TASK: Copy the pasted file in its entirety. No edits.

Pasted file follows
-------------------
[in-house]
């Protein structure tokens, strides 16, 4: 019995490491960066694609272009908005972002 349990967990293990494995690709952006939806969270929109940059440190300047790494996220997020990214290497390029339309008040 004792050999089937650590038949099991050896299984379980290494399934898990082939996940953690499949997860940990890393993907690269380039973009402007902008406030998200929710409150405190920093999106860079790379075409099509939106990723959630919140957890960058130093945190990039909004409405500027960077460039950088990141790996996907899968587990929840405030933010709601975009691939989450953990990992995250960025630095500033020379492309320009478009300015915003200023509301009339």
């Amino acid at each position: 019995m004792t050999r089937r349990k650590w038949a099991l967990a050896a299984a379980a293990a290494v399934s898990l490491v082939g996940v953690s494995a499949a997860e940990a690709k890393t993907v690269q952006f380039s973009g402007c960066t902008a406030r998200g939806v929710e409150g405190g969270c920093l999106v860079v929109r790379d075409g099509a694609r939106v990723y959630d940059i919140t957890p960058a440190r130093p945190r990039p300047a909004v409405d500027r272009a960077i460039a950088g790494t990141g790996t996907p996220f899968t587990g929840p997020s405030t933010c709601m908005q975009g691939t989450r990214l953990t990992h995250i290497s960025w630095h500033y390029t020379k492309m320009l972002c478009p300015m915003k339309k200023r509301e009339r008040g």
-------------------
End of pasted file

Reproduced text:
[in-house]
């Protein structure tokens, strides 16, 4: 019995490491960066694609272009908005972002 349990967990293990494995690709952006939806969270929109940059440190300047790494996220997020990214290497390029339309008040 004792050999089937650590038949099991050896299984379980290494399934898990082939996940953690499949997860940990890393993907690269380039973009402007902008406030998200929710409150405190920093999106860079790379075409099509939106990723959630919140957890960058130093945190990039909004409405500027960077460039950088990141790996996907899968587990929840405030933010709601975009691939989450953990990992995250960025630095500033020379492309320009478009300015915003200023509301009339």
């Amino acid at each position: 019995m004792t050999r089937r349990k650590w038949a099991l967990a050896a299984a379980a293990a290494v399934s898990l490491v082939g996940v953690s494995a499949a997860e940990a690709k890393t993907v690269q952006f380039s973009g402007c960066t902008a406030r998200g939806v929710e409150g405190g969270c920093l999106v860079v929109r790379d075409g099509a694609r939106v990723y959630d940059i919140t957890p960058a440190r130093p945190r990039p300047a909004v409405d500027r272009a960077i460039a950088g790494t990141g790996t996907p996220f899968t587990g929840p997020s405030t933010c709601m908005q975009g691939t989450r990214l953990t990992h995250i290497s960025w630095h500033y390029t020379k492309m320009l972002c478009p300015m915003k339309k200023r509301e009339r008040g």